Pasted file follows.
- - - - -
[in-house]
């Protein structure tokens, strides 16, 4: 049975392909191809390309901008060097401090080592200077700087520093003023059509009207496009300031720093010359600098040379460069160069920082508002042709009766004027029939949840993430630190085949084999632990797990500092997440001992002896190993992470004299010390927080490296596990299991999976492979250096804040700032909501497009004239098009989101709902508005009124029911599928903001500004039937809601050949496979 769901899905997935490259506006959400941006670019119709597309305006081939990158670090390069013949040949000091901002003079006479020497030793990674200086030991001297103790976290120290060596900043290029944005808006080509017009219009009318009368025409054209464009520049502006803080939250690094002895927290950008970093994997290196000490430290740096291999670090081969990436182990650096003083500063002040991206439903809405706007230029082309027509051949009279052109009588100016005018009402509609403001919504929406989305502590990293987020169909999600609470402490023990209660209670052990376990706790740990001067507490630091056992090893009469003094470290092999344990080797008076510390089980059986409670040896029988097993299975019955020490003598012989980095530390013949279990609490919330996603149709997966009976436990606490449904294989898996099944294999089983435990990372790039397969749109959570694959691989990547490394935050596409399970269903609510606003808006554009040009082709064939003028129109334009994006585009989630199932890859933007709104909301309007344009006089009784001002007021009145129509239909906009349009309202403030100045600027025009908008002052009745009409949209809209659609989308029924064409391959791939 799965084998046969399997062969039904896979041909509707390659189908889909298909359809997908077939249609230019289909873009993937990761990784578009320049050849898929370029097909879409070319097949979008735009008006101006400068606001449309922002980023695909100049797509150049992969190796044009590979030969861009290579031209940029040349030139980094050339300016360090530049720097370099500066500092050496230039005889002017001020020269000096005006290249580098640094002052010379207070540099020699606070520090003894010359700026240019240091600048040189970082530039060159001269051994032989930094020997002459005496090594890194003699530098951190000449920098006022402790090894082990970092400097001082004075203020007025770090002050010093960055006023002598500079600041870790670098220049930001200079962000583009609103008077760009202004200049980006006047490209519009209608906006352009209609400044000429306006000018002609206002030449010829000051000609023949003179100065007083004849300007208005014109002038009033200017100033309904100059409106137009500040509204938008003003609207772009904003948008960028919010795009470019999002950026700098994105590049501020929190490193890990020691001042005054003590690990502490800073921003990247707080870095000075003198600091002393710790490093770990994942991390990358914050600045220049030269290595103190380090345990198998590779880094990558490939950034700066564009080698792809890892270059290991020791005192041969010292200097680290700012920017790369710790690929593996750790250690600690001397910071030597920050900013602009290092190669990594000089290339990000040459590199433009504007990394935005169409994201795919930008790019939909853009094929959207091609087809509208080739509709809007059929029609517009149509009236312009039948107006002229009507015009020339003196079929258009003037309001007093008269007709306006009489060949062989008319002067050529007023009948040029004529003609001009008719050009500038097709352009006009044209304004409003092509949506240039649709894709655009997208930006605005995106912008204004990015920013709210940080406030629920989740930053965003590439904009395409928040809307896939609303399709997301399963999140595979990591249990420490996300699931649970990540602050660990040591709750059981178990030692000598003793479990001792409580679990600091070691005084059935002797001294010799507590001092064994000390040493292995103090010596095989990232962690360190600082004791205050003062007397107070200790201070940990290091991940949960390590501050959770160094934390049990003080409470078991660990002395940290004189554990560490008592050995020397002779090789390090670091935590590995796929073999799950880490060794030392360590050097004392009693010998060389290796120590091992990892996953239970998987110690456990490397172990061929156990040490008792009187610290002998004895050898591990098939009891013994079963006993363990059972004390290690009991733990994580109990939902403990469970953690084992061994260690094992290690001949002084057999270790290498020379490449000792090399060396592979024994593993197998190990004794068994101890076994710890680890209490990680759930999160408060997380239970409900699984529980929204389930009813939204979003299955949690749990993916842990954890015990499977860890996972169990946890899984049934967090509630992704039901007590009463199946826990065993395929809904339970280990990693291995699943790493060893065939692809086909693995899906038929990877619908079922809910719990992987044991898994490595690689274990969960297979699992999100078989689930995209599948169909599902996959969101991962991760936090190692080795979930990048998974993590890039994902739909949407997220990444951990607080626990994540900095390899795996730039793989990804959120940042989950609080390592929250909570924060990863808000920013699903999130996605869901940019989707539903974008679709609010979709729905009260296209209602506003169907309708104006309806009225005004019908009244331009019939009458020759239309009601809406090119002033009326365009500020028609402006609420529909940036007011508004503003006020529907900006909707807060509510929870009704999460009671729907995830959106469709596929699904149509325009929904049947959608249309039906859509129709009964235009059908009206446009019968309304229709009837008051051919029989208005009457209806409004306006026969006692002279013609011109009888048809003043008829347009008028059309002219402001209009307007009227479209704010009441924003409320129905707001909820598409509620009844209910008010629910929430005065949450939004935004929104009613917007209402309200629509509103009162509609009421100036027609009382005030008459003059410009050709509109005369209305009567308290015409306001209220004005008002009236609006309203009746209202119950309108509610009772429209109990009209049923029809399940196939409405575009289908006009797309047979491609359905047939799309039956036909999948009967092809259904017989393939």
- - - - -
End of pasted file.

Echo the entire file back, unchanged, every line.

[in-house]
């Protein structure tokens, strides 16, 4: 049975392909191809390309901008060097401090080592200077700087520093003023059509009207496009300031720093010359600098040379460069160069920082508002042709009766004027029939949840993430630190085949084999632990797990500092997440001992002896190993992470004299010390927080490296596990299991999976492979250096804040700032909501497009004239098009989101709902508005009124029911599928903001500004039937809601050949496979 769901899905997935490259506006959400941006670019119709597309305006081939990158670090390069013949040949000091901002003079006479020497030793990674200086030991001297103790976290120290060596900043290029944005808006080509017009219009009318009368025409054209464009520049502006803080939250690094002895927290950008970093994997290196000490430290740096291999670090081969990436182990650096003083500063002040991206439903809405706007230029082309027509051949009279052109009588100016005018009402509609403001919504929406989305502590990293987020169909999600609470402490023990209660209670052990376990706790740990001067507490630091056992090893009469003094470290092999344990080797008076510390089980059986409670040896029988097993299975019955020490003598012989980095530390013949279990609490919330996603149709997966009976436990606490449904294989898996099944294999089983435990990372790039397969749109959570694959691989990547490394935050596409399970269903609510606003808006554009040009082709064939003028129109334009994006585009989630199932890859933007709104909301309007344009006089009784001002007021009145129509239909906009349009309202403030100045600027025009908008002052009745009409949209809209659609989308029924064409391959791939 799965084998046969399997062969039904896979041909509707390659189908889909298909359809997908077939249609230019289909873009993937990761990784578009320049050849898929370029097909879409070319097949979008735009008006101006400068606001449309922002980023695909100049797509150049992969190796044009590979030969861009290579031209940029040349030139980094050339300016360090530049720097370099500066500092050496230039005889002017001020020269000096005006290249580098640094002052010379207070540099020699606070520090003894010359700026240019240091600048040189970082530039060159001269051994032989930094020997002459005496090594890194003699530098951190000449920098006022402790090894082990970092400097001082004075203020007025770090002050010093960055006023002598500079600041870790670098220049930001200079962000583009609103008077760009202004200049980006006047490209519009209608906006352009209609400044000429306006000018002609206002030449010829000051000609023949003179100065007083004849300007208005014109002038009033200017100033309904100059409106137009500040509204938008003003609207772009904003948008960028919010795009470019999002950026700098994105590049501020929190490193890990020691001042005054003590690990502490800073921003990247707080870095000075003198600091002393710790490093770990994942991390990358914050600045220049030269290595103190380090345990198998590779880094990558490939950034700066564009080698792809890892270059290991020791005192041969010292200097680290700012920017790369710790690929593996750790250690600690001397910071030597920050900013602009290092190669990594000089290339990000040459590199433009504007990394935005169409994201795919930008790019939909853009094929959207091609087809509208080739509709809007059929029609517009149509009236312009039948107006002229009507015009020339003196079929258009003037309001007093008269007709306006009489060949062989008319002067050529007023009948040029004529003609001009008719050009500038097709352009006009044209304004409003092509949506240039649709894709655009997208930006605005995106912008204004990015920013709210940080406030629920989740930053965003590439904009395409928040809307896939609303399709997301399963999140595979990591249990420490996300699931649970990540602050660990040591709750059981178990030692000598003793479990001792409580679990600091070691005084059935002797001294010799507590001092064994000390040493292995103090010596095989990232962690360190600082004791205050003062007397107070200790201070940990290091991940949960390590501050959770160094934390049990003080409470078991660990002395940290004189554990560490008592050995020397002779090789390090670091935590590995796929073999799950880490060794030392360590050097004392009693010998060389290796120590091992990892996953239970998987110690456990490397172990061929156990040490008792009187610290002998004895050898591990098939009891013994079963006993363990059972004390290690009991733990994580109990939902403990469970953690084992061994260690094992290690001949002084057999270790290498020379490449000792090399060396592979024994593993197998190990004794068994101890076994710890680890209490990680759930999160408060997380239970409900699984529980929204389930009813939204979003299955949690749990993916842990954890015990499977860890996972169990946890899984049934967090509630992704039901007590009463199946826990065993395929809904339970280990990693291995699943790493060893065939692809086909693995899906038929990877619908079922809910719990992987044991898994490595690689274990969960297979699992999100078989689930995209599948169909599902996959969101991962991760936090190692080795979930990048998974993590890039994902739909949407997220990444951990607080626990994540900095390899795996730039793989990804959120940042989950609080390592929250909570924060990863808000920013699903999130996605869901940019989707539903974008679709609010979709729905009260296209209602506003169907309708104006309806009225005004019908009244331009019939009458020759239309009601809406090119002033009326365009500020028609402006609420529909940036007011508004503003006020529907900006909707807060509510929870009704999460009671729907995830959106469709596929699904149509325009929904049947959608249309039906859509129709009964235009059908009206446009019968309304229709009837008051051919029989208005009457209806409004306006026969006692002279013609011109009888048809003043008829347009008028059309002219402001209009307007009227479209704010009441924003409320129905707001909820598409509620009844209910008010629910929430005065949450939004935004929104009613917007209402309200629509509103009162509609009421100036027609009382005030008459003059410009050709509109005369209305009567308290015409306001209220004005008002009236609006309203009746209202119950309108509610009772429209109990009209049923029809399940196939409405575009289908006009797309047979491609359905047939799309039956036909999948009967092809259904017989393939």